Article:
Dominant high pressure areas over much of the United States will block weather fronts from the north. Much of northern Mexico’s summer weather arrives from the south and east, and the majority of southern Mexico’s summer moisture originates deep within the interior of the African continent. West summer zonal flow from the African continent influences a huge geographical area, because much of the summer wind in Mexico prevails from the south (and east). It is typical to find pulses (at six day intervals) of tropical moisture that are expelled westward. The zonal flow carries the mass of hot moist air across the Atlantic.

Upon reaching Mexico’s East Coast, some of the air tries to lift itself over coastal mountain ranges, and upon reaching cooler air aloft, precipitates into rain (much like what happens when moist air encounters the cold evaporative coils of an air conditioner). The quantity of moist hot air arriving from the east is enormous. Much of Central America falls under the influence of migrating African air. The Isthmus of Tehuantepec, the so-called neck of land adjacent to the Yucatan peninsula, is in fact almost flat. As such, African moisture races across the isthmus and reforms in the Pacific Ocean. Southerly winds on the Pacific side carry the moisture northward, which can influence humidity and rainfall as far north as San Diego and Tucson (or spawn an occasional hurricane).


Hurricane moisture is carried westward across the Atlantic form the West Coast of Africa, June through October. The principal direction of a North American hurricane is westward. Atmospheric influences cause many storms to curl to the north and then eventually turn again to the east (Clockwise path). A complex confluence of weather phenomena is necessary in order to spawn a hurricane. (A crystal ball is a vital piece of hurricane prognostication equipment). The entire East Coast of Mexico is subject to an occasional hurricane while the Yucatan peninsula seems to have the dubious distinction of being the bull’s eye for monster storms. Moisture that carries itself across the Isthmus of Tehuantepec, often reforms into organized Pacific storms. Many of these develop into full-fledged hurricanes. Early season Pacific hurricanes tend to head west into the open ocean. As the season progresses from early June through September and October more and more hurricanes are steered northward paralleling the Pacific Coast.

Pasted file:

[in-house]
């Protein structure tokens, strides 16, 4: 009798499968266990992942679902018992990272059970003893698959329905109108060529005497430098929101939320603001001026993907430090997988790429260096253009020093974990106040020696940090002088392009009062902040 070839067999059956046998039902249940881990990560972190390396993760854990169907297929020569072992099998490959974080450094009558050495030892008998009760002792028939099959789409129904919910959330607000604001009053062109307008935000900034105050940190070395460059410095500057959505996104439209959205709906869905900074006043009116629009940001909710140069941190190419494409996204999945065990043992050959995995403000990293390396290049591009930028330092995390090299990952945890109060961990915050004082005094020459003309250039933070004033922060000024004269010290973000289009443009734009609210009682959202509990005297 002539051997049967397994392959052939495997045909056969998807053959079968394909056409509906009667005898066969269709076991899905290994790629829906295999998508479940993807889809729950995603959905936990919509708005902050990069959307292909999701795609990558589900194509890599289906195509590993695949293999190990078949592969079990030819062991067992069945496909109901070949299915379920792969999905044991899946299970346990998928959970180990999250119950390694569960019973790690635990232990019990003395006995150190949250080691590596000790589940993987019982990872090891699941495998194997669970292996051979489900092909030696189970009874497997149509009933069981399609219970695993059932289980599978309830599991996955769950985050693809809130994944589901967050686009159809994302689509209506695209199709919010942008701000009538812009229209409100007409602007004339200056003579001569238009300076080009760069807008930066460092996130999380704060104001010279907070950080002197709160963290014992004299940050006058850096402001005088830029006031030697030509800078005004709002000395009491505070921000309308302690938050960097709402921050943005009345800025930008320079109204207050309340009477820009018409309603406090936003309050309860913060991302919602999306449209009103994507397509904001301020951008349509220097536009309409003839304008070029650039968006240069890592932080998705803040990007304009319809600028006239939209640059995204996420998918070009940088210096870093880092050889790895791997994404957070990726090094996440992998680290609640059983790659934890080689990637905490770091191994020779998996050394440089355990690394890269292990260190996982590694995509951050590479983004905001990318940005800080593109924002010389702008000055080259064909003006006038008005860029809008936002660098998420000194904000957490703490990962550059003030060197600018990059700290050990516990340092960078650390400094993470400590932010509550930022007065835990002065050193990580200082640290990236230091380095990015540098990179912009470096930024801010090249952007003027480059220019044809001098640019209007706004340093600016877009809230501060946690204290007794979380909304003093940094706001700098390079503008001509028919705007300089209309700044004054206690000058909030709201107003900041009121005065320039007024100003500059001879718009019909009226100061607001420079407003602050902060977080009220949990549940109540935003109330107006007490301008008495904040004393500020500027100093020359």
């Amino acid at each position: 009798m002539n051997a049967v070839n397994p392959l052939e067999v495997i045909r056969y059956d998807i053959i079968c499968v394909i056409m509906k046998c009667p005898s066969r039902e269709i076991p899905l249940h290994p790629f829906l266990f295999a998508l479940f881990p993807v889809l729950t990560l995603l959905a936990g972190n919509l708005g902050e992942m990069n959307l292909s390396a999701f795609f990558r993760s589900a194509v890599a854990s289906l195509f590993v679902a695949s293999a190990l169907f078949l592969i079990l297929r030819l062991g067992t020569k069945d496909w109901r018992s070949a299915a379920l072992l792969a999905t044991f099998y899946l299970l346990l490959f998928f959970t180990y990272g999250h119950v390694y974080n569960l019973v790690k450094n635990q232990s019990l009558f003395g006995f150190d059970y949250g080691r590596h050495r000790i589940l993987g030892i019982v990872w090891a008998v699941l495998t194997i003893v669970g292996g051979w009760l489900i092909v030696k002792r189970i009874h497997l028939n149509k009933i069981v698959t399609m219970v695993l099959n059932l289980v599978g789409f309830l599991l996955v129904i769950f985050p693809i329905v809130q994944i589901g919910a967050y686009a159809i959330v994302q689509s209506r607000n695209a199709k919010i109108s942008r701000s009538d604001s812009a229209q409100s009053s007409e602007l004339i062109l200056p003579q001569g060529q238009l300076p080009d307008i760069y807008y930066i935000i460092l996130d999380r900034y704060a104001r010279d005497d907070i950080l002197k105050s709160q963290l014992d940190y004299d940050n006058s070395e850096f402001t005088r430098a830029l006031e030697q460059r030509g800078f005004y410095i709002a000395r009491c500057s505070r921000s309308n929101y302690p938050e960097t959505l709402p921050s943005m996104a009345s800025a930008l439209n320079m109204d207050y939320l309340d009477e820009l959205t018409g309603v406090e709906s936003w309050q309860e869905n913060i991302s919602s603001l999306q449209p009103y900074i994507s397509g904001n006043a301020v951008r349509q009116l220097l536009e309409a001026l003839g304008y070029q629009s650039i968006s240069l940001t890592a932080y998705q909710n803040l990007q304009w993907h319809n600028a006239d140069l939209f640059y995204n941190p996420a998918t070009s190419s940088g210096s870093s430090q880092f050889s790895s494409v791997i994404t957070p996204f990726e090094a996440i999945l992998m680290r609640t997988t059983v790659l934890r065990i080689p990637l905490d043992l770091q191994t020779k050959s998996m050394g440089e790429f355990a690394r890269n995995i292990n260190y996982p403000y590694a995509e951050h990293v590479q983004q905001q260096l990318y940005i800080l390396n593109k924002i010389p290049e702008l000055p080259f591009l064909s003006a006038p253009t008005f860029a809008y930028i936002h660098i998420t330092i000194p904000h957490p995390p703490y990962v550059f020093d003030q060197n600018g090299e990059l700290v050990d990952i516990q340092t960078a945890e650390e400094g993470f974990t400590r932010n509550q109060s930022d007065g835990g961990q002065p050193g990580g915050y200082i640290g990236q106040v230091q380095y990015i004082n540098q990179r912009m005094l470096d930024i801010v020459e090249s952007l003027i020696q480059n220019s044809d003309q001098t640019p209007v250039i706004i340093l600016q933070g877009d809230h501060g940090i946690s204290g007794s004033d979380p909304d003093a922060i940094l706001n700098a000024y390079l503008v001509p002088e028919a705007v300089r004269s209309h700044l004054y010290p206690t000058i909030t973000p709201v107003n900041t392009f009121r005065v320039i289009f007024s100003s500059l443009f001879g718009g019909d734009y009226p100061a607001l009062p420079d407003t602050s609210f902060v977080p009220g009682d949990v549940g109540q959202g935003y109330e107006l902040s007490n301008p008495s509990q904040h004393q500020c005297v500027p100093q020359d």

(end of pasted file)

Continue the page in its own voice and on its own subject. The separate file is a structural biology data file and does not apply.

Many northbound Pacific hurricanes unexpectedly veer inland (to the east) causing widespread flooding and wind damage from Guererro north to Sonora. Once in several score of years small but intense hurricanes enter the Gulf of California causing considerable damage to coastal settlements. In the Pacific Ocean north of latitude 28 a current of cold water acts as a barrier to hurricanes. To further muddy the climatalogical waters, meteorologists are now promoting the idea that the El Nino phenomenon has a direct influence on the number and severity of hurricanes. When the El Nino is in full bloom it is thought that the number of hurricanes spawned in the Pacific Ocean will rise dramatically (with a corresponding decrease of hurricanes in the Atlantic and Caribbean!). La Nina years are supposed to cause the opposite effect. Hurricanes push a bubble of very warm air ahead of them. The intense low-pressure eye of the storm draws very cool air from high aloft and often leaves a short-lived but very pronounced “trail of cool air” in its wake.